[Another short review of an Apologetics book] I must say, Van Til had a mind.  To be honest, it was a little much for me.  He dealt with issues that perhaps a philosopher interacts with, but as a student of God’s Word I have not really even heard of, or in many ways I do not really have an interest in knowing.  It was amazing to me, for someone who is presented as founding his “apologetic” on the Word of God, that he found it so easy to go page after page without even mentioning the Bible!  He really was too steeped in philosophy to be of much benefit to me personally.  But with that being said, I did have a few questions about what he wrote. Continue reading →

Review of Greg Bahnsen’s “Always Ready”

[Another short review of an Apologetics book] Dr. Greg Bahnsen was a smart man, and as such, a lot of what he said went over my head.  I am not all that into philosophy and all the argumentation that is involved in such circles, but I will comment on those parts which I found helpful, and or had an issue with.
His first section on neutrality was excellent (p. 9), and really eye opening.  It made me wonder if modern apologetics was not over-reacting to post-modern thought.  Just as in the first “apologetic” ventures the Church really was over-reacting to philosophy and its stance that Christianity was barbaric, maybe current “apologetics” is over-reacting to post-modernism, in the fact that as a post-modern, neutrality is upheld as essential to understanding.  To be honest, my understanding of the apologetic world is not all that comprehensive, but I enjoyed Bahnsen’s remarks on the fact that giving neutrality was giving too much.  We must look to Scripture – never coming to Scripture with a system and look to prove it. Continue reading →

Review of Steven Cowan’s Five Views on Apologetics


I was grateful to have read Cowan’s work, being that there are so many views on Apologetics, it was very interesting to have them all together, and have them all interact with each other in the same book.  But, I will say I was somewhat disappointed with the fact that it seemed some of those he chose to represent certain positions were not necessarily in line with that position as it had been traditionally represented in the past.  But given the nature of the work, it seemed like the contributors were looking for as much “dirt” as possible on each other, so maybe accusations that someone did not line up with “tradition” should not bother me.  Continue reading →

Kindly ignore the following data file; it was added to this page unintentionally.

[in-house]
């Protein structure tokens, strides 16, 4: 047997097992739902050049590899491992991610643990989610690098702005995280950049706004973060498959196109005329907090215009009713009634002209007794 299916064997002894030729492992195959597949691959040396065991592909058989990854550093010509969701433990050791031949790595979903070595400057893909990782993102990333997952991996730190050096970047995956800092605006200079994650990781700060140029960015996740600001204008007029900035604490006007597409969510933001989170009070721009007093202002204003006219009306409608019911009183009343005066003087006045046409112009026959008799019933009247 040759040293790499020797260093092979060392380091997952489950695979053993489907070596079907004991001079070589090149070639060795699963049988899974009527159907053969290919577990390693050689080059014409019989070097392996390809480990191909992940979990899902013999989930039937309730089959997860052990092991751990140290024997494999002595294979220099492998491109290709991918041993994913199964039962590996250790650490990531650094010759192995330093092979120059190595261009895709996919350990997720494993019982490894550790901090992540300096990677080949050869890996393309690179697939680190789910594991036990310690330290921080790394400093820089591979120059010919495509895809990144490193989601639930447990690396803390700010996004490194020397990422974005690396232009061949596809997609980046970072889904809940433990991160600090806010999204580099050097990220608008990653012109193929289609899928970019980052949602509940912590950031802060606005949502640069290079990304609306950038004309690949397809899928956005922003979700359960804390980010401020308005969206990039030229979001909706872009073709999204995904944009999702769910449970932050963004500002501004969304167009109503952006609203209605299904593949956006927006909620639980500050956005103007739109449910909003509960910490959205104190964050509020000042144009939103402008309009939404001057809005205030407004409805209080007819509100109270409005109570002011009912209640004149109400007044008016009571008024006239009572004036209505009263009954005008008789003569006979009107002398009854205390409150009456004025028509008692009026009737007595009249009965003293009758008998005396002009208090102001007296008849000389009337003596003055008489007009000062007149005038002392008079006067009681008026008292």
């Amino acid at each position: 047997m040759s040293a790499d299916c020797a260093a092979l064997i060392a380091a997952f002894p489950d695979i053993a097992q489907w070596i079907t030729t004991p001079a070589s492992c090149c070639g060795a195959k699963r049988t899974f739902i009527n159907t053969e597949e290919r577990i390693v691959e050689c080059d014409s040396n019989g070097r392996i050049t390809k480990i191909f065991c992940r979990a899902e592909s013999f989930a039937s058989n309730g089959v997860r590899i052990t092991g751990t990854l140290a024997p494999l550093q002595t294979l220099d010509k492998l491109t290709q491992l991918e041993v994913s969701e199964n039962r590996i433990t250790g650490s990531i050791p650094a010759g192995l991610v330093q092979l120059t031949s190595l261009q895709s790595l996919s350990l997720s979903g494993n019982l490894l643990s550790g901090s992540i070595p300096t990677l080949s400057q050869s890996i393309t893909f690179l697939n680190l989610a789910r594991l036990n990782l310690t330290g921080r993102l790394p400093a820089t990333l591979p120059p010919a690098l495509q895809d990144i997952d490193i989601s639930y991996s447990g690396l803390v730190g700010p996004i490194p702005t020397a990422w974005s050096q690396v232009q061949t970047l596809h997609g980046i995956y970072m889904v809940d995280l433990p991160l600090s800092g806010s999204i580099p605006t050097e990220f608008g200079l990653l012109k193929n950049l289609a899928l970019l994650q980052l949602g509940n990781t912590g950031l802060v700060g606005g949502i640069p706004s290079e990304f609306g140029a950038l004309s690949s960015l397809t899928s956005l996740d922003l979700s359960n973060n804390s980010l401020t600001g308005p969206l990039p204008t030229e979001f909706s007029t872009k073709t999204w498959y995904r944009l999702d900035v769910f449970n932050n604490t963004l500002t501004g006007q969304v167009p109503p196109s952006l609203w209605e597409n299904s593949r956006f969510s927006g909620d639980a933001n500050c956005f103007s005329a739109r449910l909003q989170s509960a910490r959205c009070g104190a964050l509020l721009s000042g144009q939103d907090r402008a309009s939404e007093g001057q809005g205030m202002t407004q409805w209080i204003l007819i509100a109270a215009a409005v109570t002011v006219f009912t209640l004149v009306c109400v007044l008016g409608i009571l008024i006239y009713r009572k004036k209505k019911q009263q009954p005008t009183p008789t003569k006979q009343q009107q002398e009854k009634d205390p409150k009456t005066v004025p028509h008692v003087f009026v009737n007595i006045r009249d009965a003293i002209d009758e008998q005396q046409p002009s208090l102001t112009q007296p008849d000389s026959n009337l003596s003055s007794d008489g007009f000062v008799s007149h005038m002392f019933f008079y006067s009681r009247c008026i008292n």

A Critical Review of “Christology: A Global Introduction” by Veli-Matti Kärkkäinen

A Critical Review of “Christology: A Global Introduction” by Veli-Matti KärkkäinenThis book seeks to introduce Christology as it has been viewed over the past two thousand years throughout the globe. The first section of the book explores the Biblical perspective, the second section looks at the early church through the mid-twentieth century. The second half of the book begins with the third section which covers twentieth-century Christologies; this really seems to begin the major focus of the book as Kärkkäinen moves from the well-known Western theologians to the fourth part of the book that covers contextual Christologies such as Process, Feminist, and Third World views from Latin America, Africa, and Asia. Continue reading →

“James” by Richard Bauckham Book Review

“James” by Richard BauckhamI just finished reading this book for the upcoming winterim at my seminary. The full title is “James: Wisdom of James , disciple of Jesus the sage”

To be honest, the book was a bit dry for my taste, though the prologue and end had some interesting parts. Most of the book was obsessed with trying to figure out correlations between the style with which James wrote and other people in history. Even his content was compared with others. For me, not really all that helpful, or important. But it was interesting looking at some of the old writings of Jewish history that I had never read before. Continue reading →